Buzz Bense's safe sex archive documents creative communication that saved lives and fought fear
It’s rare these days to find examples of art with a real sense of urgency. Looking back on propaganda posters about WWII scrap metal drives or Rosie the Riveter, it’s easy to lump them in with cutesy kitsch items, rather than thinking about the circumstances that led to their creation. In reality, we’re not too far removed from an era where posters were a vital, necessary form of communication, a pop art form that harnessed the power of good design with the deliberate goal of inspiring action.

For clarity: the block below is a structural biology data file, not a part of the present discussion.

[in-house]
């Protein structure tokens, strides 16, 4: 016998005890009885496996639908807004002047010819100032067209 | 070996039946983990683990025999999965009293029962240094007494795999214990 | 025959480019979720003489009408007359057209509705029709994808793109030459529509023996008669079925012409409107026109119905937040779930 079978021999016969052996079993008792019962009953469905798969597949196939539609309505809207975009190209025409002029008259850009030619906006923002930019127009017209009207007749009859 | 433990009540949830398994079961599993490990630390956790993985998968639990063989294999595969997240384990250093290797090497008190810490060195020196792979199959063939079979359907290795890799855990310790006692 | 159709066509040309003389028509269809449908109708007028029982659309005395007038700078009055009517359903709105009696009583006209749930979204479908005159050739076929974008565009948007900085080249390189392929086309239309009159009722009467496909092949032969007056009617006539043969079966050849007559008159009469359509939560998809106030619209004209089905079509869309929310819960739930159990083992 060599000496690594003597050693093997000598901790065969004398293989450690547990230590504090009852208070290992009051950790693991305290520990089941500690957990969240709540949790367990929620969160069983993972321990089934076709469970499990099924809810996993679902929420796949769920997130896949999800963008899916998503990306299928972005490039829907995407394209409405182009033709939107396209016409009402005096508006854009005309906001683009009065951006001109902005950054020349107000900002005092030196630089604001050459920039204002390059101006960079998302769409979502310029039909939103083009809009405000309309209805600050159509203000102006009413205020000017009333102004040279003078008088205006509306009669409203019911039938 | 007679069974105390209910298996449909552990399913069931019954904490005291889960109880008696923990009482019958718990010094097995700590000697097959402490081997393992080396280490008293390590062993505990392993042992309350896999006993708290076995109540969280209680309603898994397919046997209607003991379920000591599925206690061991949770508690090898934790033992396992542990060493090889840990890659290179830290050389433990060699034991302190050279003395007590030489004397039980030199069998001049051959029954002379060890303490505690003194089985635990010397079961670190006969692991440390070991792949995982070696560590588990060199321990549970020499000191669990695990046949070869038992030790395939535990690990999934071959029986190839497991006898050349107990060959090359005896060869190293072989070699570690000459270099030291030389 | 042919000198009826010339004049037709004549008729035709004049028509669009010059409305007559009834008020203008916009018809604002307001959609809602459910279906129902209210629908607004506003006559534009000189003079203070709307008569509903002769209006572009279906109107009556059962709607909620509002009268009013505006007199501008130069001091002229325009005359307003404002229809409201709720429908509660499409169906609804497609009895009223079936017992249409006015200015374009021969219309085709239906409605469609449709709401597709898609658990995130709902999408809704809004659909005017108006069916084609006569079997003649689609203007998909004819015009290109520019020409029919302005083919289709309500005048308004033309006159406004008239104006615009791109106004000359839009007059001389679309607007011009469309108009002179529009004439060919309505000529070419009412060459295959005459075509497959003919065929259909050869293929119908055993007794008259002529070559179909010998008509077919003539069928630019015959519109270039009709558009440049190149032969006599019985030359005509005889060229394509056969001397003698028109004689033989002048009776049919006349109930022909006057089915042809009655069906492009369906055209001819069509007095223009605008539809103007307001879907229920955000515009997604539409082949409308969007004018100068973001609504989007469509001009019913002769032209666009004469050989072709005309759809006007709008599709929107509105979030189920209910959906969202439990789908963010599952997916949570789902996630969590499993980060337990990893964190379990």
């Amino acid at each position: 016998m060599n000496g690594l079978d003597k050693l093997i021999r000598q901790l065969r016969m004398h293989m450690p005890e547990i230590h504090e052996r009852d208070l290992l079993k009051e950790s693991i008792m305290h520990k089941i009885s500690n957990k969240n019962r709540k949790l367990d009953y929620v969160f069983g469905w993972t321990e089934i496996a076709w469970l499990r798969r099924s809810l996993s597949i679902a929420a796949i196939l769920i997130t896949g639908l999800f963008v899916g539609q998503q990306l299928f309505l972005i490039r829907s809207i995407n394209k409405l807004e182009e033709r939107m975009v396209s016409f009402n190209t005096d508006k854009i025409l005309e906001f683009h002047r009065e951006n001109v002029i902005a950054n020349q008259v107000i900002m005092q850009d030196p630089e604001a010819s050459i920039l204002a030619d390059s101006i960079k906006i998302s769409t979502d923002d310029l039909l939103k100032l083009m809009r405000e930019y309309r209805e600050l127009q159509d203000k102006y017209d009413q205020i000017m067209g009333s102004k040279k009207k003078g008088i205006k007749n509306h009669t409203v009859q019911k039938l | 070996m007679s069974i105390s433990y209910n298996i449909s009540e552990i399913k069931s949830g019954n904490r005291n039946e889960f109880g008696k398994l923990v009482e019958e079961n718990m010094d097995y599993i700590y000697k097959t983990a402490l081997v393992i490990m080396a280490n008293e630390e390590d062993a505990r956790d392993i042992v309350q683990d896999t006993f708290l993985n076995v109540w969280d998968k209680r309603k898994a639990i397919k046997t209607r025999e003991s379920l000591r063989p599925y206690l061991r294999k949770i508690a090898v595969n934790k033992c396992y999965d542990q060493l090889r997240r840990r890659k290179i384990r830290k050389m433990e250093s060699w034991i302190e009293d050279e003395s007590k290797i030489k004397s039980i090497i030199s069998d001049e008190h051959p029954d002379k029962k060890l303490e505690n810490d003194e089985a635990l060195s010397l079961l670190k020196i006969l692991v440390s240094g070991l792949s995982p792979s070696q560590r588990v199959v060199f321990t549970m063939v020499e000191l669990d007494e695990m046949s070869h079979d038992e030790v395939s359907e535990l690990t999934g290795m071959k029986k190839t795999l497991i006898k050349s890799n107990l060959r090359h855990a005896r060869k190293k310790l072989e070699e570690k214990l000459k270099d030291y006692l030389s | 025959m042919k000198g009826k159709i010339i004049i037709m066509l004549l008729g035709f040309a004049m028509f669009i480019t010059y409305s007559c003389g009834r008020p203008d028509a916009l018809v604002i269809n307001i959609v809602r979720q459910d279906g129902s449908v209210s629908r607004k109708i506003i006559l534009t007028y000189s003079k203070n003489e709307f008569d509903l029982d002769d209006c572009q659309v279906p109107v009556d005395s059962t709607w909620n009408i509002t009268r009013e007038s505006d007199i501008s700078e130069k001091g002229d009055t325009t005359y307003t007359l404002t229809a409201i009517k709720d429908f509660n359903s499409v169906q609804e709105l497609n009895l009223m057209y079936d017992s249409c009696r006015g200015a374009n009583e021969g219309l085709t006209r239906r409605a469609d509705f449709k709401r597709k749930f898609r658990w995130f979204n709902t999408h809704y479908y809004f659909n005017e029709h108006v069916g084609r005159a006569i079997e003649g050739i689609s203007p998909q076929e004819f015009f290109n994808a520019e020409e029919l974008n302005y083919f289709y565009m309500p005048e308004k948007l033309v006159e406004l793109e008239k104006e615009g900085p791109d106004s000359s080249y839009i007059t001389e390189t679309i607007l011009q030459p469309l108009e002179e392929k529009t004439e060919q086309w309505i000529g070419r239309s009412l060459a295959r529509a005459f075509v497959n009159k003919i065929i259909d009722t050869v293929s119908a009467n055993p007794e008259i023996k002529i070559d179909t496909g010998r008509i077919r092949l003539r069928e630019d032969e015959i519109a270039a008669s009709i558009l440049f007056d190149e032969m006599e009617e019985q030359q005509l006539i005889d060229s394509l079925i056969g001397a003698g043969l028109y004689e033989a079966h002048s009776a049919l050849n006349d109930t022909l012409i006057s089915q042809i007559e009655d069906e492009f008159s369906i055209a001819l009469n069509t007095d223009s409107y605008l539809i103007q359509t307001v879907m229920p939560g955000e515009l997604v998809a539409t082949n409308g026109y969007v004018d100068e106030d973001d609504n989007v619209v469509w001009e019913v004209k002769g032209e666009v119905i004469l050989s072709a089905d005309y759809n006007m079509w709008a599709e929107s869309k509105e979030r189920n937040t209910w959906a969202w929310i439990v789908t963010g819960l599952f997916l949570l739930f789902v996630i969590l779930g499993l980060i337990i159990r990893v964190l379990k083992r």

In the wake of the devastation brought about by the AIDS epidemic, materials began to circulate that communicated the nature of the threat, and the most effective methods of prevention. Forward thinking creatives applied their craft with purpose, from art-world luminaries like Keith Haring, to advertising professionals, to everyday educators and community organizers. Over time, Buzz Bense made a habit of collecting and preserving those materials for educational purposes, and today his collection stands as a powerful document of an era, in the gay community and elsewhere, when creativity was applied to save lives.
For the last two years, Buzz’s collection has been housed at the Center for Sex & Culture in San Francisco, and starting this Friday, it’ll be on display both in the CSC gallery, and in their inaugural exhibition catalog.